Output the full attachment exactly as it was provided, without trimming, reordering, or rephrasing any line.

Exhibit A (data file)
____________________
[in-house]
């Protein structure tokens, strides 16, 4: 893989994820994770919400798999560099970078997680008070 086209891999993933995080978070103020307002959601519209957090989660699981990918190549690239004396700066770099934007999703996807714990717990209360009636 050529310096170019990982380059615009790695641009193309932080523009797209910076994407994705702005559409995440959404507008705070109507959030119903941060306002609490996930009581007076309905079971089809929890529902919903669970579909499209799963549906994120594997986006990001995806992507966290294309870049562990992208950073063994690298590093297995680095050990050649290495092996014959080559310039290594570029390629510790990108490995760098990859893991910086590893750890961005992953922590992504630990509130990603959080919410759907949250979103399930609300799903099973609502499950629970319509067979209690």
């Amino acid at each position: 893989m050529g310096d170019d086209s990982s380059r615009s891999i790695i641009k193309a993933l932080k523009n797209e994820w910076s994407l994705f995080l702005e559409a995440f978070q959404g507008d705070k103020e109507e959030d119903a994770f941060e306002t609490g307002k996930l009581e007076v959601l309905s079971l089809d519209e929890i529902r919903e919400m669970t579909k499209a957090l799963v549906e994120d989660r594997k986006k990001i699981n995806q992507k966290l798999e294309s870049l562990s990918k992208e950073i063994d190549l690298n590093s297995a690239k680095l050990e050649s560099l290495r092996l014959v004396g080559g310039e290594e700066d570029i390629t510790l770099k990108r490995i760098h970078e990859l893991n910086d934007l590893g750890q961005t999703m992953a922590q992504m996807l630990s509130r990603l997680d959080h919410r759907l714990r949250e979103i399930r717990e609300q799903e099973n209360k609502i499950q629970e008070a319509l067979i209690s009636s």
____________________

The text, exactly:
[in-house]
């Protein structure tokens, strides 16, 4: 893989994820994770919400798999560099970078997680008070 086209891999993933995080978070103020307002959601519209957090989660699981990918190549690239004396700066770099934007999703996807714990717990209360009636 050529310096170019990982380059615009790695641009193309932080523009797209910076994407994705702005559409995440959404507008705070109507959030119903941060306002609490996930009581007076309905079971089809929890529902919903669970579909499209799963549906994120594997986006990001995806992507966290294309870049562990992208950073063994690298590093297995680095050990050649290495092996014959080559310039290594570029390629510790990108490995760098990859893991910086590893750890961005992953922590992504630990509130990603959080919410759907949250979103399930609300799903099973609502499950629970319509067979209690």
């Amino acid at each position: 893989m050529g310096d170019d086209s990982s380059r615009s891999i790695i641009k193309a993933l932080k523009n797209e994820w910076s994407l994705f995080l702005e559409a995440f978070q959404g507008d705070k103020e109507e959030d119903a994770f941060e306002t609490g307002k996930l009581e007076v959601l309905s079971l089809d519209e929890i529902r919903e919400m669970t579909k499209a957090l799963v549906e994120d989660r594997k986006k990001i699981n995806q992507k966290l798999e294309s870049l562990s990918k992208e950073i063994d190549l690298n590093s297995a690239k680095l050990e050649s560099l290495r092996l014959v004396g080559g310039e290594e700066d570029i390629t510790l770099k990108r490995i760098h970078e990859l893991n910086d934007l590893g750890q961005t999703m992953a922590q992504m996807l630990s509130r990603l997680d959080h919410r759907l714990r949250e979103i399930r717990e609300q799903e099973n209360k609502i499950q629970e008070a319509l067979i209690s009636s």